Okay I took a look at that sample code, and it’s not using the desktop window for parenting. It’s just calling GetWindowRect() on it. That’s fine; it gets you the size of the desktop.

  6. Gregor Brandt says:

    Does that mean that this is bad?

    DirectSound->SetCooperativeLevel( ::GetDesktopWindow(), DSSCL_PRIORITY )


  7. Raymond Chen says:

    That’s definitely bad, since it associates your program with the desktop window’s thread, which is not a thread your program is actually running on. Even worse: If two programs do this, they end up stepping all over each other.

  8. I’m only reading your blog since a few weeks, but the more I read about mistakes people can make and actually even do, the less am I getting surprised by funky behaviour some applications may expose on themselves or the system. Strange, huh? :)

    I hope WinFX will be free of possibilities to create such sort of quirks.

  9. Kim Gräsman says:

    So, what are good uses for GetDesktopWindow?

    The kind of measuring you mentioned (GetWindowRect) looks OK, but is that primarily why GetDesktopWindow was exported and documented?

  10. Mario: You can have flexibility or you can have robustness in the face of uninformed engineers. Pick either one; you can’t have both.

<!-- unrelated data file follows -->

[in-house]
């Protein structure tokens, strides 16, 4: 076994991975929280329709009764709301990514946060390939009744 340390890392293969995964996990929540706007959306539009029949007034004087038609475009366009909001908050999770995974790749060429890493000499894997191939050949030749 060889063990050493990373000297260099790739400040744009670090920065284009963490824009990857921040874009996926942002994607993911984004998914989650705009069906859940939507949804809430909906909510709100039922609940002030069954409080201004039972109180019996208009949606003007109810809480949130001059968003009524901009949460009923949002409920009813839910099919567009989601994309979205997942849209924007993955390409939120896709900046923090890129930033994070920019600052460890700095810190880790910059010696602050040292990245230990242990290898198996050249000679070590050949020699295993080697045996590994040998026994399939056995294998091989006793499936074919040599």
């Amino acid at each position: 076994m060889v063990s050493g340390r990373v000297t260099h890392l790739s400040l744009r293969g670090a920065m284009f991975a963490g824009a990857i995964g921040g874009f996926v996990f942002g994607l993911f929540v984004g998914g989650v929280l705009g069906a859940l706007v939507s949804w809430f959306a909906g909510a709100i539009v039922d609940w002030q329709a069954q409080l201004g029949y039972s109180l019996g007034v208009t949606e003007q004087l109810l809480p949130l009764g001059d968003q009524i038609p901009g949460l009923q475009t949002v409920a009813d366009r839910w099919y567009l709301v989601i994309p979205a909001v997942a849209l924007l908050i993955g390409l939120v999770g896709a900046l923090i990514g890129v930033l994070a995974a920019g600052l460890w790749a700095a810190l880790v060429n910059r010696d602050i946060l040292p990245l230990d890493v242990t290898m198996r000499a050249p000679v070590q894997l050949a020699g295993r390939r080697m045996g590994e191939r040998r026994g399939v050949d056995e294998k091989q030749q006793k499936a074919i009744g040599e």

Just create a hidden top-level window, and attach your DirectSound code to it. If you use ATL’s Windowing classes, you can do it with very little impact to your code, and it’ll solve all of your problems.

  11. Eva Douzinas says:

    Not sure I’m clear why you wouldn’t want to pass GetDesktopWindow() as your hwndParent. I thought that when you show a modal dialog, the parent gets disabled, not the grandparent. What am I missing?

  12. Steve Sheppard says:

    Didn’t you just answer your own question? If the act of invoking a modal dialog is to disable the parent and ALL OF IT’S CHILDREN. Then doesn’t invoking a modal dialog and declaring the desktop to be it’s parent (GetDesktopWindow() returns a handle to the desktop) cause the desktop and all of it’s children (including your new dialog) to be disabled as well? Yes it does, because you have created a deadlock.

  13. 4nd3r$ says:

    i think this is what he means: DesktopWindow->app_mainwnd->modal_dlg

  14. Raymond Chen says:

    Remember that owner and parent are two different things.

    Modal dialogs disable their OWNERs. All top-level windows have the desktop as their PARENT.

  15. Jordan Russell says:

    In the current SPs for Windows 2000 and XP, it looks like they fixed it so that disabling the desktop window is no longer possible.

    (i.e. EnableWindow(GetDesktopWindow(), FALSE) has no effect)

  16. ramkoth says:

    Raymond – You said owner and parent window are different. At the same time, you also state that "To the window manager, a parent of NULL means "Create this window without an owner."

    I am confused here. By the above statement you probably mean owner window and parent window are one and the same. Or may be you should explain why CreateWindow API doesn’t differentiate between owner and parent.

  17. Raymond Chen says:

    Sigh. The parent/owner confusion is on my list of topics to cover.